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US Sentencing Commission Expands Compassionate Release Criteria

On April 5, a divided US Sentencing Commision approved expanding the bases for granting judicial compassionate release applications by federal prisoners.  This move continues an expansion that started with the 2018 First Step Act, which extended the right to seek release directly to sick and elderly inmates. Previously only the Bureau of Prisons could ask a court to release a prisoner in extraordinary or compelling circumstances. Applications skyrocketed during the COVID 19 pandemic.

Prior to his week's amendment, grounds for judicial compassionate release essentially were limited to cases involving advanced age, severe or terminal illness, or the death of the caregiver for an inmate's minor child. Now, judges can also authorize release in cases involving:

  • "unusually long sentences" when the defendant has served 10 years and an intervening change in the law likely would have resulted in a shorter sentence had it been in place at the time of sentencing;
  • victims of sexual assault by corrections officers;
  • the death or incapacitation of care givers for any loved one or family member, not just minor children;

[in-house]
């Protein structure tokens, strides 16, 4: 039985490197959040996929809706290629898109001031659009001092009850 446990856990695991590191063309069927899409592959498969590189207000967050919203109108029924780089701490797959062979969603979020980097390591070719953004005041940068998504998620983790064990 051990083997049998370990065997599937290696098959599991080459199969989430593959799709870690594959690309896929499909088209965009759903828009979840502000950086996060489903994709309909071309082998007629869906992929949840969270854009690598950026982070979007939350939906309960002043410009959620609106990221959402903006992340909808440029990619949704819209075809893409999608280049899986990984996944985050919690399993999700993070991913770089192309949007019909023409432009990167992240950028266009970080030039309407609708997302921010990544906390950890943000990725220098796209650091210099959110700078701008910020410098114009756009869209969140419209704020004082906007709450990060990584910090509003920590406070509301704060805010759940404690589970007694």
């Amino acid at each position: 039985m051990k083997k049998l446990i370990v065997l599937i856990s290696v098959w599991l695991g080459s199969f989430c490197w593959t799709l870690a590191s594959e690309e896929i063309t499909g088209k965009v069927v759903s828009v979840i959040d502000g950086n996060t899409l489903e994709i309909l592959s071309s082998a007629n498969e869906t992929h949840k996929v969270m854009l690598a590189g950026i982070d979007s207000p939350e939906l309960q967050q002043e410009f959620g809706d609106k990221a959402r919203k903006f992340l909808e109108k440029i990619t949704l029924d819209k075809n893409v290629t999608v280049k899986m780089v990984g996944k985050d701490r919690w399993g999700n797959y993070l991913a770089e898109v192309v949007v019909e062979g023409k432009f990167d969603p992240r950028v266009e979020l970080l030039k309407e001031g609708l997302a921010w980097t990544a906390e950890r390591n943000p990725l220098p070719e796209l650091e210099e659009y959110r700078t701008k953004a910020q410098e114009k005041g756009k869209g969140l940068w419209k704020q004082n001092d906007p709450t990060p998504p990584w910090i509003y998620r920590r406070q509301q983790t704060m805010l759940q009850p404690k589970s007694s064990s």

• "any other circumstance or combination of circumstances that, when considered by themselves or together with any" of the listed reasons, could be construed as extraordinary and compelling.

This catch-all "other reasons" provision will provide judge's the discretion to fashion appropriate relief for extraordinary cases that do not fall neatly within the previously limited criteria.

The change is not without controversy as the three Republican-appointed members of the Commission opposed the revision, finding the proposal exceeds the agency's authority.  The revised guideline will take effect in November 2023 absent Congressional action.

The new compassionate release guidelines approved on Wednesday expanded the criteria for what can qualify as "extraordinary and compelling reasons" to grant compassionate release, and it will give judges more discretion to determine when a sentence reduction is warranted.